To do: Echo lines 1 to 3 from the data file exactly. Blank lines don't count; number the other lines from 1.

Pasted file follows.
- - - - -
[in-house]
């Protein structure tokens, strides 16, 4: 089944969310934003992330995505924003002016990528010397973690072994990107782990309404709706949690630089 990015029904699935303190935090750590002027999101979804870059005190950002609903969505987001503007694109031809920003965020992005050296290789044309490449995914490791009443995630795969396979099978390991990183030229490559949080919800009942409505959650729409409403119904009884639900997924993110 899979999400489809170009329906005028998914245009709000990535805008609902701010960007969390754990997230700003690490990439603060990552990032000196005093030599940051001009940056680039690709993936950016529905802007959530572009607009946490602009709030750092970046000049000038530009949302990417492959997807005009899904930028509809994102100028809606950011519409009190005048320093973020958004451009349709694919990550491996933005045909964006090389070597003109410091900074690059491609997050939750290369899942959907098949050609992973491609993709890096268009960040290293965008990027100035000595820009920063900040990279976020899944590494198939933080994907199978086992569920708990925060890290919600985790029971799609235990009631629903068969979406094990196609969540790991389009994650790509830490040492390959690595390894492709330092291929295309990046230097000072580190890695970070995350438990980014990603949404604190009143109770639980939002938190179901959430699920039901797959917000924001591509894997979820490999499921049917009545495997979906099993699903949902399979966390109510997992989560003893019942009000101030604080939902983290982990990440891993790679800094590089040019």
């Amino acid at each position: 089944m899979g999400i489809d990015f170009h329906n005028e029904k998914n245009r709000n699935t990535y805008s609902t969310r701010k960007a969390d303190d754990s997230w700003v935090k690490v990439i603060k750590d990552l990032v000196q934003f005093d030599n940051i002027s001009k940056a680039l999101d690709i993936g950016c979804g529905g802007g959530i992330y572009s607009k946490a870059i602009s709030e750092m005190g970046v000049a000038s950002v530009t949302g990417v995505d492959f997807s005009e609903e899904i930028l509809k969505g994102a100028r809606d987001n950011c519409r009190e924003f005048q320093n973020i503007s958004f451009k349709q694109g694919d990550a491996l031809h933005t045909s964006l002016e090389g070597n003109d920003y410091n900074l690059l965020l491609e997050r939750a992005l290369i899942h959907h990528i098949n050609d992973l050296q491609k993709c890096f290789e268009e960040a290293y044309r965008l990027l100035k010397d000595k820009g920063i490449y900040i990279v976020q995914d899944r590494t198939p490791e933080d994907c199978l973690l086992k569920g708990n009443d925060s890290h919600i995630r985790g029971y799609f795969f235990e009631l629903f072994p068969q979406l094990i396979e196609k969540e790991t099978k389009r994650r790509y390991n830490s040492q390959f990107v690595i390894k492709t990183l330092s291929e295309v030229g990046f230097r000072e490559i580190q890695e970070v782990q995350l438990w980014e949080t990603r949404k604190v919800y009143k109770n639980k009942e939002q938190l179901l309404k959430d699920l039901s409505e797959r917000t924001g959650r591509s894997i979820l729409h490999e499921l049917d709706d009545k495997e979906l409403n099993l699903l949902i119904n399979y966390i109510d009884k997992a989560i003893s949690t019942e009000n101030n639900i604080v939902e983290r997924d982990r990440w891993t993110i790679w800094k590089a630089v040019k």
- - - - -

[in-house]
């Protein structure tokens, strides 16, 4: 089944969310934003992330995505924003002016990528010397973690072994990107782990309404709706949690630089 990015029904699935303190935090750590002027999101979804870059005190950002609903969505987001503007694109031809920003965020992005050296290789044309490449995914490791009443995630795969396979099978390991990183030229490559949080919800009942409505959650729409409403119904009884639900997924993110 899979999400489809170009329906005028998914245009709000990535805008609902701010960007969390754990997230700003690490990439603060990552990032000196005093030599940051001009940056680039690709993936950016529905802007959530572009607009946490602009709030750092970046000049000038530009949302990417492959997807005009899904930028509809994102100028809606950011519409009190005048320093973020958004451009349709694919990550491996933005045909964006090389070597003109410091900074690059491609997050939750290369899942959907098949050609992973491609993709890096268009960040290293965008990027100035000595820009920063900040990279976020899944590494198939933080994907199978086992569920708990925060890290919600985790029971799609235990009631629903068969979406094990196609969540790991389009994650790509830490040492390959690595390894492709330092291929295309990046230097000072580190890695970070995350438990980014990603949404604190009143109770639980939002938190179901959430699920039901797959917000924001591509894997979820490999499921049917009545495997979906099993699903949902399979966390109510997992989560003893019942009000101030604080939902983290982990990440891993790679800094590089040019």
């Amino acid at each position: 089944m899979g999400i489809d990015f170009h329906n005028e029904k998914n245009r709000n699935t990535y805008s609902t969310r701010k960007a969390d303190d754990s997230w700003v935090k690490v990439i603060k750590d990552l990032v000196q934003f005093d030599n940051i002027s001009k940056a680039l999101d690709i993936g950016c979804g529905g802007g959530i992330y572009s607009k946490a870059i602009s709030e750092m005190g970046v000049a000038s950002v530009t949302g990417v995505d492959f997807s005009e609903e899904i930028l509809k969505g994102a100028r809606d987001n950011c519409r009190e924003f005048q320093n973020i503007s958004f451009k349709q694109g694919d990550a491996l031809h933005t045909s964006l002016e090389g070597n003109d920003y410091n900074l690059l965020l491609e997050r939750a992005l290369i899942h959907h990528i098949n050609d992973l050296q491609k993709c890096f290789e268009e960040a290293y044309r965008l990027l100035k010397d000595k820009g920063i490449y900040i990279v976020q995914d899944r590494t198939p490791e933080d994907c199978l973690l086992k569920g708990n009443d925060s890290h919600i995630r985790g029971y799609f795969f235990e009631l629903f072994p068969q979406l094990i396979e196609k969540e790991t099978k389009r994650r790509y390991n830490s040492q390959f990107v690595i390894k492709t990183l330092s291929e295309v030229g990046f230097r000072e490559i580190q890695e970070v782990q995350l438990w980014e949080t990603r949404k604190v919800y009143k109770n639980k009942e939002q938190l179901l309404k959430d699920l039901s409505e797959r917000t924001g959650r591509s894997i979820l729409h490999e499921l049917d709706d009545k495997e979906l409403n099993l699903l949902i119904n399979y966390i109510d009884k997992a989560i003893s949690t019942e009000n101030n639900i604080v939902e983290r997924d982990r990440w891993t993110i790679w800094k590089a630089v040019k």